Skip navigation.
მთავარი

საძიებლები

მიმდინარეობს საიტის განახლება

ძიება ქართულ ბიბლიოთეკებში

Create your own Custom Search Engine
ძიება ქართულ ლექსიკონებში და ენციკლოპედიებში
Create your own Custom Search Engine
ძიება მსოფლიოს უნივერსიტეტების ღია სამეცნიერო არქივებში

Create your own Custom Search Engine

ღონისძიების ჩატარება ეროვნულ სამეცნიერო ბიბლიოთკაში

თქვენი ღონისძიების ჩასატარებლად ეროვნულ სამეცნიერო ბიბლიოთკაში, გთხოვთ, შეავსოთ სააპლიკაციო ფორმა და გადგმოგზავნოთ ელექტრონულ მისამართზე: infopr@sciencelib.ge

მსოფლიო სამეცნიერო სიახლეები

Gene editing just got easier

( Baylor College of Medicine ) An international team of researchers has made CRISPR technology more accessible and standardized by simplifying its complex implementation in a way that offers a broad platform for off-the shelf genome engineering.
კატეგორიები: ახალი ტექნოლოგიები

Ukrainian villages still suffering legacy of Chernobyl more than 30 years on

EurekAlert! - მედიცინა - პარ, 08/06/2018 - 08:00
( University of Exeter ) Milk in parts of Ukraine has radioactivity levels up to five times over the country's official safe limit, new research shows.
კატეგორიები: მედიცინა

La Nasa veut privatiser la station spatiale internationale

Yahoo! Actualités: Les titres Sciences - პარ, 08/06/2018 - 08:00
L'administration Trump souhaite transférer une partie des coûts de la station spatiale au privé. Un projet qui ne fait pas l'unanimité.

Vor G-7-Gipfel: Trump wettert gegen EU und Kanada

Wissen - FAZ.NET Frankfurter Algemeine - პარ, 08/06/2018 - 07:20
Vor ihrem Treffen machen die Protagonisten im Handelsstreit Front gegeneinander. Donald Trump trifft Japans Abe und schimpft auf europäische und kanadische Schutzzölle. Frankreichs Macron ist schon in Kanada und distanziert sich vom amerikanischen Präsidenten.

სიცოცხლის არსებობის ნიშნები მარსზე

astronet.ge - პარ, 08/06/2018 - 07:15
 მეცნიერთა საერთაშორისო ჯგუფმა(ა.შ.შ, საფრანგეთი, მექსიკა), 3 მილირდი წლის ასაკის მარსულ

Jens Spahn: Gesundheitsminister will HIV-Selbsttests zulassen

Wissen - FAZ.NET Frankfurter Algemeine - პარ, 08/06/2018 - 06:26
In Deutschland soll bald jeder selbst testen können, ob er den Aids-Erreger in sich trägt. Bundesgesundheitsminister Jens Spahn will HIV-Selbsttests frei verkäuflich machen. Das soll Hürden senken.

Türkei: Erdogan könnte nach Wahlen Ausnahmezustand aufheben

Wissen - FAZ.NET Frankfurter Algemeine - პარ, 08/06/2018 - 06:00
Bis zu den vorgezogenen Wahlen bleibt der 2016 verhängte Ausnahmezustand in Kraft – danach könne man darüber reden, so der türkische Präsident Erdogan. Seine Macht gefestigt hat er so oder so.

Bis zu 14 Millionen betroffen: Neue Datenpanne bei Facebook

Wissen - FAZ.NET Frankfurter Algemeine - პარ, 08/06/2018 - 05:39
Nachrichten, die nur für bestimmte Nutzer gedacht waren, wurden für alle Welt sichtbar gepostet. Der Fehler passierte vor wenigen Wochen, gestand Facebook ein. Wer betroffen ist, soll informiert werden.

Bertrand Cantat toujours au centre de la discorde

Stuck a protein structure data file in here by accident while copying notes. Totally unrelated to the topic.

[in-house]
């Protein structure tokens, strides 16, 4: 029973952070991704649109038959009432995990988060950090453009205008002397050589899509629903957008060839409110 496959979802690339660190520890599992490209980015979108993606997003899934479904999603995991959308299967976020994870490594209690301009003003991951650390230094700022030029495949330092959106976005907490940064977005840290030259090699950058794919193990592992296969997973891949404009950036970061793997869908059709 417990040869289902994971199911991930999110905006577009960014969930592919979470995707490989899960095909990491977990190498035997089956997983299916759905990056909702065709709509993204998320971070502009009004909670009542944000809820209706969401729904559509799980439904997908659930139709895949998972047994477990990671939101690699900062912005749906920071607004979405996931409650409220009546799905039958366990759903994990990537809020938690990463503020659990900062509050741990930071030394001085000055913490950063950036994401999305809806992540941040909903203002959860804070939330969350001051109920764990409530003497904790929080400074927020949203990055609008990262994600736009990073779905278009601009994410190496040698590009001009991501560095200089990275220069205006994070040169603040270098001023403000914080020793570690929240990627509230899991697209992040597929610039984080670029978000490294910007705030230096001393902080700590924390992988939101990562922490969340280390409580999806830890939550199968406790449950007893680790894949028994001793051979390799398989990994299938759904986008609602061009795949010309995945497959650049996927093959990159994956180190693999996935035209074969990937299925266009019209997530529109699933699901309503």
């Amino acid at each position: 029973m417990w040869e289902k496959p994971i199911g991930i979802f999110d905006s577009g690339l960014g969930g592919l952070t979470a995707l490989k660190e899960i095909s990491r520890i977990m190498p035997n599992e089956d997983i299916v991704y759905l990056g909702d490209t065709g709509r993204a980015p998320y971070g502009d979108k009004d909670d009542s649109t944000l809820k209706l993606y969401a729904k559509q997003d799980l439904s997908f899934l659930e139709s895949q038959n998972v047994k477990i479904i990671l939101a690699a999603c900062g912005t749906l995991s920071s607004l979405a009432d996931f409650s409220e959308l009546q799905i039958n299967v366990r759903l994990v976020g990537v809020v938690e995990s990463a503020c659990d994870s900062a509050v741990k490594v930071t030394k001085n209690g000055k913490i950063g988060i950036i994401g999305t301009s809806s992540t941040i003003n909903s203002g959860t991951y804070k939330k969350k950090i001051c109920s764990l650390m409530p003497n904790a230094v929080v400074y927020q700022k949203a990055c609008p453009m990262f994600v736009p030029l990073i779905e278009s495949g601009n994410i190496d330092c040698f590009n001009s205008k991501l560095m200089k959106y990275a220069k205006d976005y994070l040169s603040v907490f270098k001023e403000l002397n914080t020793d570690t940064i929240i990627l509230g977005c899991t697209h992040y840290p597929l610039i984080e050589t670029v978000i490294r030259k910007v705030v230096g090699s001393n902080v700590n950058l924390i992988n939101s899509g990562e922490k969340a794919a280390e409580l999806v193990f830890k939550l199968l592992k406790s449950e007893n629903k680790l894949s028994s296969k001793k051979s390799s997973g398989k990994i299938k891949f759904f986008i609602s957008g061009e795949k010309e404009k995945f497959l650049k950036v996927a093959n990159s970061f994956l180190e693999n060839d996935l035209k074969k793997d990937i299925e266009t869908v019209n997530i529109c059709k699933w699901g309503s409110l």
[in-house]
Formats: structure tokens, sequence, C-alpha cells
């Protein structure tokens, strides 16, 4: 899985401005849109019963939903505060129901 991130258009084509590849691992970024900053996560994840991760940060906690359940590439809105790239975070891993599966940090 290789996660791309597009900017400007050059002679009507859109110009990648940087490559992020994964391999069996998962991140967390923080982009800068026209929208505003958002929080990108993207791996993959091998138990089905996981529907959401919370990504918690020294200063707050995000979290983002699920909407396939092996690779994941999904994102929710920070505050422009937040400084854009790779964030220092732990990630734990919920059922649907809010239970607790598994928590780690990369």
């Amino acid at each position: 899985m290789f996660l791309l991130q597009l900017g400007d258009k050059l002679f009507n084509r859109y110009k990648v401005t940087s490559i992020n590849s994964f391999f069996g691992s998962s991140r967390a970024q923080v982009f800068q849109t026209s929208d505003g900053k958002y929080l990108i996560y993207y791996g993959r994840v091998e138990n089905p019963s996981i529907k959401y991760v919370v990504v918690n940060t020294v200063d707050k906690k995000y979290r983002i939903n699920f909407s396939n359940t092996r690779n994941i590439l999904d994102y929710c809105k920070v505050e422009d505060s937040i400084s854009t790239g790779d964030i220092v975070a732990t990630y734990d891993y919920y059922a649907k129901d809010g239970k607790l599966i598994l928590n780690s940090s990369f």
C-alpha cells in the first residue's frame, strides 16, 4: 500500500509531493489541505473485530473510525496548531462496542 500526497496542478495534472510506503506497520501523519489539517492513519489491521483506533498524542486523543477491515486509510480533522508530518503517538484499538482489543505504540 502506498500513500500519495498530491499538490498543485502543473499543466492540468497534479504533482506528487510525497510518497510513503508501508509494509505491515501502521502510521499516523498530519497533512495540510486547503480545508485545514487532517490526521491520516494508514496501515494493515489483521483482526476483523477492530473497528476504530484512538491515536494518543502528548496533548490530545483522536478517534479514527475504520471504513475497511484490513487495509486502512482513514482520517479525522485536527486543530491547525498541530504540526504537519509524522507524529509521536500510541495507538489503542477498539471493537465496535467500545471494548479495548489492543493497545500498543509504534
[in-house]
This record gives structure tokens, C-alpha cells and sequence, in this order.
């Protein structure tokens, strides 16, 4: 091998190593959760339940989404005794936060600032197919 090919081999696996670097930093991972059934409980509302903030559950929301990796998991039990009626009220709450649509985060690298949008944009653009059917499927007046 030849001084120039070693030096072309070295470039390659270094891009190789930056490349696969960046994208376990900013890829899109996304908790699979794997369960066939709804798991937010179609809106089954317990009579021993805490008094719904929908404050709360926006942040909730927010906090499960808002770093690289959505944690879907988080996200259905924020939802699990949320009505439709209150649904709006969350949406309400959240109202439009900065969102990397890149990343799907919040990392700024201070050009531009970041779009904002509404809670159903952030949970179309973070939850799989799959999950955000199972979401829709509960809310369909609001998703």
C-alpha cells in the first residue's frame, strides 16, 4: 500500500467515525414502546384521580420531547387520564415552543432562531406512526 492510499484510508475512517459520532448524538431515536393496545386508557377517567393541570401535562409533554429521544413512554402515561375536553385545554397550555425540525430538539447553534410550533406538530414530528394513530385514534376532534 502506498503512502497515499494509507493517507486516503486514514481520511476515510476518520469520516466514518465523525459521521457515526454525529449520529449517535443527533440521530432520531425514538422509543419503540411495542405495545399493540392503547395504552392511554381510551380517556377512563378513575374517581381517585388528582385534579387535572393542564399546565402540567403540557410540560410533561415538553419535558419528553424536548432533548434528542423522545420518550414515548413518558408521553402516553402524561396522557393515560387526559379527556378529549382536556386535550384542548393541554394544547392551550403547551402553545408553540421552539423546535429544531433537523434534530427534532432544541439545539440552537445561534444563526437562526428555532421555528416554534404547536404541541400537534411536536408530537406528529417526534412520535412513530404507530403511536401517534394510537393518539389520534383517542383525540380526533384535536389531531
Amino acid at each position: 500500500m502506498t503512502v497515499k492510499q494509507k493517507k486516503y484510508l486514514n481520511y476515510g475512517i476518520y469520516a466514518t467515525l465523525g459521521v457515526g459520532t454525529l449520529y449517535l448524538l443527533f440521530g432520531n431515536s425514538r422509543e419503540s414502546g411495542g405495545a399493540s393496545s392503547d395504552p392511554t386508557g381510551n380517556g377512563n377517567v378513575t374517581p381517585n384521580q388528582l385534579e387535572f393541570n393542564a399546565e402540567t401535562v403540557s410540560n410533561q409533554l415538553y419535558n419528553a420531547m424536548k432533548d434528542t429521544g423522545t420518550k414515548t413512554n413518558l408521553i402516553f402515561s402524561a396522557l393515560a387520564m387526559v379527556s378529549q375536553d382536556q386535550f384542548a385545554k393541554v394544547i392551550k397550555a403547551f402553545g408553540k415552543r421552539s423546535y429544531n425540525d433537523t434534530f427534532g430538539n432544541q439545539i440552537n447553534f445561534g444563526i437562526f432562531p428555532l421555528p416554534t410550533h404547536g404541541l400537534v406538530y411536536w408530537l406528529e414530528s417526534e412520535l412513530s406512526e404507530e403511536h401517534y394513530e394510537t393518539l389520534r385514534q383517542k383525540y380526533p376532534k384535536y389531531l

lemonde.fr - Culture - პარ, 08/06/2018 - 03:35
Le concert au Zénith de Paris du chanteur, qui s’en est pris sur scène aux journalistes, a été précédé d’une manifestation.

The 360 degree phone camera 'revolution'

BBC Technology - პარ, 08/06/2018 - 03:34
BBC Click's Dan Simmons looks at some of the best technology news stories of the week.
კატეგორიები: ახალი ტექნოლოგიები

Electric thrills

BBC Technology - პარ, 08/06/2018 - 03:29
Electric motorbikes are fast, clean, and quiet - could they eclipse electric cars?
კატეგორიები: ახალი ტექნოლოგიები

How electric motorbikes are zooming into the fast lane

BBC Technology - პარ, 08/06/2018 - 03:28
Legislation against vehicle pollution is giving electric motorbikes a boost around the world.
კატეგორიები: ახალი ტექნოლოგიები

Découverte prometteuse dans la quête de la vie sur Mars

Yahoo! Actualités: Les titres Sciences - პარ, 08/06/2018 - 03:26
ESPACE - Le robot Curiosity a détecté de la matière organique, ce qui signifie qu'il y a pu avoir de la vie par le passé...

‘Brain password’ uses Leo DiCaprio to unlock your phone

Futurity.org - პარ, 08/06/2018 - 03:19

Researchers are working on a “brain password” system that could let you unlock your phone with your brainwaves—or your reaction to a photo of Leonardo DiCaprio.

“Like a password, it’s easy to reset; and like a biometric, it’s easy to use.”

To overcome password fatigue, many smartphones include facial recognition, fingerprint scans, and other biometric systems. The trouble with these easy-to-use tools, however, is that once compromised—and yes, they can be hacked—you can’t reset them.

“You can’t grow a new fingerprint or iris if that information is divulged,” says Wenyao Xu, assistant professor of computer science and engineering in the School of Engineering and Applied Sciences at the University at Buffalo.

“That’s why we’re developing a new type of password—one that measures your brainwaves in response to a series of pictures. Like a password, it’s easy to reset; and like a biometric, it’s easy to use.”

The “brain password,” which would require users to wear a headset, could have implications in banking, law enforcement, airport security, and other areas.